Light years ahead |

4 mins

Light years ahead

Patrick Johnson, the CEO and inventor of LED light therapy device Celluma, discusses how he developed the company and emerging trends within the industry

Patrick Johnson developed Celluma after contemplating his professional legacy during the lead-up to his 50th birthday. Wanting to move more into the wellness sector, Johnson quit his job and spent 15 months studying clinical literature in and around low-level light therapy before founding the company in 2011.

“We went looking for a different path up the light therapy mountain and discovered that the key to efficacy is how much energy is available at the surface of the skin for absorption, not how powerful the device is,” Johnson says.

Taken aback by the vast amount of literature, Johnson was surprised that, from his perspective, no one had successfully commercialised the technology. However, he believed that this was due to the cost of the technology.

“We figured out that if you could make a device that contoured the surface of treatment, it didn’t need to be as powerful, and therefore it could be a lot less expensive and more accessible to the masses. It was the fundamental charter of the company since it was founded,” he adds.

Reverse engineering

When developing the Celluma, Johnson opted for somewhat of a reverse engineering approach to help maximise the efficiency of the device. “We looked at every indication for use that the FDA had cleared for an LED device, and we applied for all of them”, he says.

“We initially got some of those indications, and the FDA came back and said that they needed to see a clinical study. Where they required studies, we did studies.

We started with the clinical literature and identified what was best practise. Then we designed that into the Celluma, rather than designing the device and doing clinical studies to figure out if it worked.”

Celluma has a range of devices to cater to practitioner and client demand, with the flagship device, Celluma PRO being the most popular device as it tackles anti-ageing, acne, and aches and pains.

Celluma ELITE helps with precise positioning that might be desired following surgery and deep ablative procedures, and features treatment of acne, wrinkles, and pain.

Celluma SKIN is ideal for skin professionals and home use tackling skinrelated concerns like wrinkles and acne, and Celluma LITE is perfect for use on the move or at home.

“From a therapeutic standpoint, we started with acne and muscular skeletal pain indications, including rheumatoid and osteoarthritis. Then we moved into antiageing and got FDA clearances and medical CE mark for all of that,” Johnson explains.

Last year the Celluma was FDA-cleared for hair restoration, developing a programme that the target cells are most receptive to.

Challenging misconceptions

One of the main challenges Johnson found whilst developing the Celluma was trying to rid the professional markets misconception that LED light therapy is a ‘poor man’s laser’.

“I think one of the burdens we took on with being a lower-price product is ‘Does it actually work?’. But the science is the science and we’ve undertaken studies at the University of California, Irvine, that shows that Celluma as an LED device is equivalent in efficacy in wound healing as a surgical cold laser, with the same technical parameters,” he says.

When it comes to the most rewarding part of the job, for Johnson, it is seeing the positive effects that the Celluma can have on people’s lives.

“We get some of the most fantastical and heart-moving testimonials from the parents of acne sufferers because that can be so debilitating emotionally for kids.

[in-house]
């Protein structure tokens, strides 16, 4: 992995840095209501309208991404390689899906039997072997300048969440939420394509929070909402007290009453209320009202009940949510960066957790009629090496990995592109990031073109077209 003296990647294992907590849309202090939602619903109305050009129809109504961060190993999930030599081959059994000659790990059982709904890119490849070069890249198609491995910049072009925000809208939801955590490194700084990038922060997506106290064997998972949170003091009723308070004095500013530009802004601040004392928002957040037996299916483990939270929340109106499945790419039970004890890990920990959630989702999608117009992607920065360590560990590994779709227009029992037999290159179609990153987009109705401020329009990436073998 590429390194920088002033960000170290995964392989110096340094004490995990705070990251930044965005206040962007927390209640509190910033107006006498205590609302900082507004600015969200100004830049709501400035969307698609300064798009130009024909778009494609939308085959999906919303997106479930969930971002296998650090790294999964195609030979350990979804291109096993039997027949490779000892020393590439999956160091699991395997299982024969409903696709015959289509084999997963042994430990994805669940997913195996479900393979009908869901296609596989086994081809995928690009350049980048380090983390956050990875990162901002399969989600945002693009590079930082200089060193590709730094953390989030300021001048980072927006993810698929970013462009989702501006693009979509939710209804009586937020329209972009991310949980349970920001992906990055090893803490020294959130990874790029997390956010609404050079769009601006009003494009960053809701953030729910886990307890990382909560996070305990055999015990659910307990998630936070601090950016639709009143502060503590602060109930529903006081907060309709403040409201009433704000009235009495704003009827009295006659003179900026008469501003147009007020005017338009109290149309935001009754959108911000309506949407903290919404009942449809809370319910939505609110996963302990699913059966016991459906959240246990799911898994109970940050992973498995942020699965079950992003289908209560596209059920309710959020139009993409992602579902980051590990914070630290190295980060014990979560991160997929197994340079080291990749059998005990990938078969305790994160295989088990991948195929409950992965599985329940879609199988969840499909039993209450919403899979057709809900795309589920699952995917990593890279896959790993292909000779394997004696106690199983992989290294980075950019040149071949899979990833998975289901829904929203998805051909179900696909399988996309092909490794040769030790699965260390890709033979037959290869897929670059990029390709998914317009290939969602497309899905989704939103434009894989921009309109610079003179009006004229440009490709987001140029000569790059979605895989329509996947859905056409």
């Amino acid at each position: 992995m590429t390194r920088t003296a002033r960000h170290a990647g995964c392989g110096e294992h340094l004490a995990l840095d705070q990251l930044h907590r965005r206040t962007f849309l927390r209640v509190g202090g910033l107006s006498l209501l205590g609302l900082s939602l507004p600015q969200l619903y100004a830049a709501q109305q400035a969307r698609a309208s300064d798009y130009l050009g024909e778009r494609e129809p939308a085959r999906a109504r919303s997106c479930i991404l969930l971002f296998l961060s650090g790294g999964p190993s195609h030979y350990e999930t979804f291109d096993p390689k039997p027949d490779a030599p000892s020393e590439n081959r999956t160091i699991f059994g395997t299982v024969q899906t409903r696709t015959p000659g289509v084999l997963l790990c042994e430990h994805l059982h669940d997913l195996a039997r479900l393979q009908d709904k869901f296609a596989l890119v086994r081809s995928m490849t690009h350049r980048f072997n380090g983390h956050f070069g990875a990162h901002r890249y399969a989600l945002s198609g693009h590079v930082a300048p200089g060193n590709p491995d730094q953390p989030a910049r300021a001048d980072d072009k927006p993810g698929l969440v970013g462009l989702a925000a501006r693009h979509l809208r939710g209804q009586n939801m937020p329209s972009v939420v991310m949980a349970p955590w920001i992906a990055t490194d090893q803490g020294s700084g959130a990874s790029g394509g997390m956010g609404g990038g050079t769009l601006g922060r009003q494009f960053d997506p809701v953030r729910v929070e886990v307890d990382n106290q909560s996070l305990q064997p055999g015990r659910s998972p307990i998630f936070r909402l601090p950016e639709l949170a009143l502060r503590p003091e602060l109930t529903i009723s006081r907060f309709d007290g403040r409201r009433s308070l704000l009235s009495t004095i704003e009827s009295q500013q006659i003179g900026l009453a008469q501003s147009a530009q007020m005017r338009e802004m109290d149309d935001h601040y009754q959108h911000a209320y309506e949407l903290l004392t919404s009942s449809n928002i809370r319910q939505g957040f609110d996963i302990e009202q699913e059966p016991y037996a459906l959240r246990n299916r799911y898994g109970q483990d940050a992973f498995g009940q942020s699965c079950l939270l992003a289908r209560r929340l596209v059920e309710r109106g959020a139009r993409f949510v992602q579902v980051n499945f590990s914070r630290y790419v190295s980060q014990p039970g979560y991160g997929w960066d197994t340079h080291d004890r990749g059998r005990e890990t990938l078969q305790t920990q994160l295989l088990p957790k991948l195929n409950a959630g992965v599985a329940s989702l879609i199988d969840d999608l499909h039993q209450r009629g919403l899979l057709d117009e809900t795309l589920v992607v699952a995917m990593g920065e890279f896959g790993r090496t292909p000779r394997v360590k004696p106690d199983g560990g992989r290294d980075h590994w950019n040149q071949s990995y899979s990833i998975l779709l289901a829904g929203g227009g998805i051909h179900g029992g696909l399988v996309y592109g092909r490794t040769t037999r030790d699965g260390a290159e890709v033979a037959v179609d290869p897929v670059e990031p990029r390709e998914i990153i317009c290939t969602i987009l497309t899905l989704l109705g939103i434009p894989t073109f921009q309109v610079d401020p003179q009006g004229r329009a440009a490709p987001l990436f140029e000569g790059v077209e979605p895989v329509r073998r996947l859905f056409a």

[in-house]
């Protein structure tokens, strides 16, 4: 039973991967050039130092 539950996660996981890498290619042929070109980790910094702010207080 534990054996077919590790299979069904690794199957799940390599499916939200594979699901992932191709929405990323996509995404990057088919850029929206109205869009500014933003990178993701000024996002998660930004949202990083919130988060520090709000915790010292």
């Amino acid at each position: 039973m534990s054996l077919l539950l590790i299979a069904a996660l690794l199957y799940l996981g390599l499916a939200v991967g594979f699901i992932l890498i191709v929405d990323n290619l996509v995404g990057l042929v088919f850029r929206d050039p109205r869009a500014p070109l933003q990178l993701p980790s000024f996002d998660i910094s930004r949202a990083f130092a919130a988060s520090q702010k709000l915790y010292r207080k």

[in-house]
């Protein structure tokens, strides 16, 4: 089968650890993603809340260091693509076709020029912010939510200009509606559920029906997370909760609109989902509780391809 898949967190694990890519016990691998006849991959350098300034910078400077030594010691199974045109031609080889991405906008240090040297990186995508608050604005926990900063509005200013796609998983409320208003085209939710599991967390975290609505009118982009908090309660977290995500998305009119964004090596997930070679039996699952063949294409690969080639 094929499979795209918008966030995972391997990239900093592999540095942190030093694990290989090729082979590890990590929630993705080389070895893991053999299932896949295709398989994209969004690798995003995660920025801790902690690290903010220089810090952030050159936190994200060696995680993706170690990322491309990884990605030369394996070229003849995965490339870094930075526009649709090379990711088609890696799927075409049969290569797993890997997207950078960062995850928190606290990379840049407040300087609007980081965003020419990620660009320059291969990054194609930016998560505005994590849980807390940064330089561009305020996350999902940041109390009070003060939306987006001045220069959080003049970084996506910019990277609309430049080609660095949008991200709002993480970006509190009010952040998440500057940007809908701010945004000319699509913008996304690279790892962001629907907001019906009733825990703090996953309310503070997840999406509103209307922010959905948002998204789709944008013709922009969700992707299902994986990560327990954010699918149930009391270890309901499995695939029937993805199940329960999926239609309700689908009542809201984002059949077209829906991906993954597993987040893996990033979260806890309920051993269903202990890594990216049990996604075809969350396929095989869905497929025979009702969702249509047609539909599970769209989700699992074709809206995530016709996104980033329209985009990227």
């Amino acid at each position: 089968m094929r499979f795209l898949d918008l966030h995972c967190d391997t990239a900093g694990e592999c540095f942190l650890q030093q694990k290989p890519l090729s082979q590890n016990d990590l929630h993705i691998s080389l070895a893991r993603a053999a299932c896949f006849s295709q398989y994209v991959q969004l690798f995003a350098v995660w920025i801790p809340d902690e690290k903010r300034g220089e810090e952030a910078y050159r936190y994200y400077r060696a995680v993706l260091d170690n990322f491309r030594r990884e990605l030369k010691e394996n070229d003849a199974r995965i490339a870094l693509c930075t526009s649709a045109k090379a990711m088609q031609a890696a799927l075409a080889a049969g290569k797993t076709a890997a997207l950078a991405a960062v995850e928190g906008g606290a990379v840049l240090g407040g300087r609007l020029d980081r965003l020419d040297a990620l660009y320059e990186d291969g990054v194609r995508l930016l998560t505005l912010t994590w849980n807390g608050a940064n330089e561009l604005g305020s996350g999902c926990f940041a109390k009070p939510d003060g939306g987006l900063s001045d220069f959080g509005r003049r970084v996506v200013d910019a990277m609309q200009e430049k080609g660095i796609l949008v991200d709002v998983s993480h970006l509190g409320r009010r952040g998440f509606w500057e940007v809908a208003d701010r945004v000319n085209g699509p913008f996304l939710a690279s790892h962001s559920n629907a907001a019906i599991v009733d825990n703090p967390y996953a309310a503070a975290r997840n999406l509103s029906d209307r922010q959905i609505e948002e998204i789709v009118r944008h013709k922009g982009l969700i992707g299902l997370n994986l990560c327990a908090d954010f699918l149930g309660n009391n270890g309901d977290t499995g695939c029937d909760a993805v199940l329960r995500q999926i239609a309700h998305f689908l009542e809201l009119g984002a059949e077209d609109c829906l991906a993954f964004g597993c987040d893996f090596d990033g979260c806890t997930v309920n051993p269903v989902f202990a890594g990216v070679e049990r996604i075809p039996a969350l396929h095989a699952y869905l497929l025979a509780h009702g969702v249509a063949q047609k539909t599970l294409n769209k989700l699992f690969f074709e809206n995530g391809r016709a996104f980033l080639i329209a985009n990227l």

“We do a lot of work with the Wounded Warrior community in the US. We offer the Celluma to rehabilitate either injuries or wounds sustained in military service as they transition back into civilian life. And it’s pretty cool when somebody says, ‘You gave me my life back’.”

To help maintain business during the pandemic, Celluma started campaigns suggesting that if clinics couldn’t see patients or clients face-to-face, renting out Cellumas out for home use would be a great way to stay afloat during the lockdowns.

“That resulted in us selling more Celluma’s to those practitioners who rented more of them and then ended up leasing them. Then ultimately, a lot of them became authorised resellers.”

Not only did this help boost business for Celluma and give practitioners a revenue mechanism, but it also helped practitioners keep in touch with clients whilst they were unable to meet in person.

“We literally had doctors dropping off Celluma’s devices in bags at doorways and knocking and running. It was good, it turned out good for everybody.

Then we created a campaign called Skinposium. Our sales reps got our professional clients to set up zoom meetings with their patients, where we would talk about light therapy as a way of promoting the sale of the device by the practitioner, to create a revenue mechanism for the practitioner, but get the patient care while they couldn’t see them.”

Looking to the future, Johnson believes that the pandemic has irreparably changed people’s approach to aesthetics, resulting in people switching up their pre-pandemic habits.

“In aesthetics, I see people moving more towards non-invasive, at-home and earlier in life. I think those are three major market drivers that we’re all going to have to pay attention to in aesthetics, and it probably relates to other markets, but particularly in aesthetics. “

“People want the convenience of home treatments, and they want to start younger, they don’t necessarily want invasive treatments. I think the pandemic afforded people the opportunity to step back and look at themselves and say, ‘Is this who I really want to be?”

This article appears in September 2022

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September 2022
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